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A while back I wrote about our garage, lamenting that for every step forward I made with our home’s interior, I took 5 steps back in the garage.
Last year I saved everything I purged from the house. I put it in bags and bins so I could later sell it at an enormous garage sale in the spring. I kept everything on the 6′ table in the garage my husband uses for work, but only just a corner. Then a little bit more than a corner. Then, when I continued on with the project weekly, I used all of the table. After a couple of months, I used all of the table and started piling things on top.
In the spring time, around the time we were supposed to have the garage sale that would make us millionaires, we had a mild earthquake. The house was fine; a few pictures moved around on the wall. The garage, on the other hand, didn’t fair as well. Okay, it was my precariously stacked table of home goods didn’t fair as well. It all went down faster than a house of cards, which I quickly realized that week when I opened the garage to unload my latest pile of rejects. I did what anyone else would have done in my position. I tossed the new pile of rejects on top of the old pile of rejects now heaped on the floor.
And the next week, I added another pile.
And so on.
I thought you might like to see proof I wasn’t exaggerating.
No one, and I mean no one was allowed to see the interior of our garage. It was such a source of embarrassment. One, we have never had a messy garage until this house. We can’t explain it. Two, the mess was especially offensive since I was making such progress on the inside. I felt like it completed negated my 15 months of hard work. When we finally admitted we were never going to have a garage sale, we quickly donated everything to a friend’s annual charity fundraiser. This helped us chip away at the piles.
Our long term goal is to have a wall of cabinetry and shelves. It the minimum we need to effectively store everything inside our 2-car garage, but there are more pressing repairs and updates we need to do on the inside of the house. For now, we are happy with a temporary solution that has already made a world of difference.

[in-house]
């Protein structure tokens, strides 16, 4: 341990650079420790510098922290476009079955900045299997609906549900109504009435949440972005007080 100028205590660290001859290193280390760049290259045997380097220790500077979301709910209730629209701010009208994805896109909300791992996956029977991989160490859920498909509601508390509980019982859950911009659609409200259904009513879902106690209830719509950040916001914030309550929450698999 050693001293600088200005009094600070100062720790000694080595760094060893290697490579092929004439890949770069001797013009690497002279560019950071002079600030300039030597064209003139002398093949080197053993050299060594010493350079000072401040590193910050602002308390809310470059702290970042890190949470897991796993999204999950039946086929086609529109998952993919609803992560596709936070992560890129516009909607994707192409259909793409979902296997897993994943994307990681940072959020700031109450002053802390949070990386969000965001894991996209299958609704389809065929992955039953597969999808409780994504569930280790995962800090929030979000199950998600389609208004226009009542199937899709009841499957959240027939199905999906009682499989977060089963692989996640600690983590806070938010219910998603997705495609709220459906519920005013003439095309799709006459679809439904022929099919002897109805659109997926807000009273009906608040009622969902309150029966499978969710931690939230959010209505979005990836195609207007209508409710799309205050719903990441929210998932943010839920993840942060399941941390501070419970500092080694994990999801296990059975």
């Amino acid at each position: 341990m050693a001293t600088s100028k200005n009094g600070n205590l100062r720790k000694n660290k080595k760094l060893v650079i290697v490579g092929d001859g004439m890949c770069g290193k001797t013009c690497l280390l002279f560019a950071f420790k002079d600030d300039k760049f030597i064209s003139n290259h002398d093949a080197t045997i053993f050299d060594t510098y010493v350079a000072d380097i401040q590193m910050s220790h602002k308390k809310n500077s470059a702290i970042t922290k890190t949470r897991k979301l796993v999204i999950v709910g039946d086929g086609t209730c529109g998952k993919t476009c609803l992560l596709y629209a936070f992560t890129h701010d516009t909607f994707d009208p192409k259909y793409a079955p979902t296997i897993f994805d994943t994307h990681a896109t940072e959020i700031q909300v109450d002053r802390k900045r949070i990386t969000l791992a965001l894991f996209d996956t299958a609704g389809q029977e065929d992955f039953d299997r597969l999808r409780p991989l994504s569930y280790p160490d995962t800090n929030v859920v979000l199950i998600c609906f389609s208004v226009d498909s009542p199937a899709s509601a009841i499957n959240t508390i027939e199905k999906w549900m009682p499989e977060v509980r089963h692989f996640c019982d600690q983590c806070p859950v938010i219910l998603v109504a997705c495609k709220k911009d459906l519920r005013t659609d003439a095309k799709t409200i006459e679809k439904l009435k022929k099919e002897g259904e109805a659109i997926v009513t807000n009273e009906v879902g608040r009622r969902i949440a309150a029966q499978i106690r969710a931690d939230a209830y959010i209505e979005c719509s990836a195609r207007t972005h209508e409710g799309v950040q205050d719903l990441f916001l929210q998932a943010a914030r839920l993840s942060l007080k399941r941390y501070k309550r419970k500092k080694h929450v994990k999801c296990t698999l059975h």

A simple PVC shelving grid helps us keep storage bins within reach and out of the rafters, which is where they were before. My husband made it for a handful of dollars. It was so inexpensive to make, as you can imagine with it being made from PVC! We’ll add to it until it stretches along the back wall or fits all our storage bins, whichever comes first. There will be bins for holiday items, sporting equipment, painting supplies, and other miscellaneous categories. We’ll also switch out all the bins to match the new brown ones. Not because they will all match (though that will be nice!) but because we can store more if each bin is as large as possible. Some of our older bins are too small to store much. When we get the cabinetry put in–we’re thinking years from now–we’ll have it built to fit the bins already in place if they are still the size that works best.
The garage is not done, obviously. I need to go through those craft bins and purge what I no longer need. I hope to drop off the beds at Goodwill this month. They were my brothers when they were Mikey and Nico’s age.
We also need to do the other half of the garage, dispose of 300 paint cans and samples, and put in a ceiling (the Mister did drywall growing up). But all that is gravy. We’re just thrilled we can park my car in the garage and almost don’t look like hoarders! Almost.
This post was part of The William Morris Project, a weekly series that details the steps I am taking to create an intentional home. You can see more of my goals and completed projects here. To learn more about this project, start here.
Now it’s your turn! Feel free to share how you have lived according to the William Morris quote, “Have nothing in your houses that you do not know to be useful or believe to be beautiful.” Made a plan? Cleaned a drawer? Bought a sofa? Tell us about it with a link or comment. A few guidelines:
- Please link to a specific post, not a general blog address.
- Your post must relate to your efforts to create an intentional home. I have a delete button, and I’m not afraid to use it.
- No links to giveaways, please.
- Let’s use this weekly link up as an opportunity to gather inspiration and motivation. Click links. Discover new people. Say hi and good job. I know I will.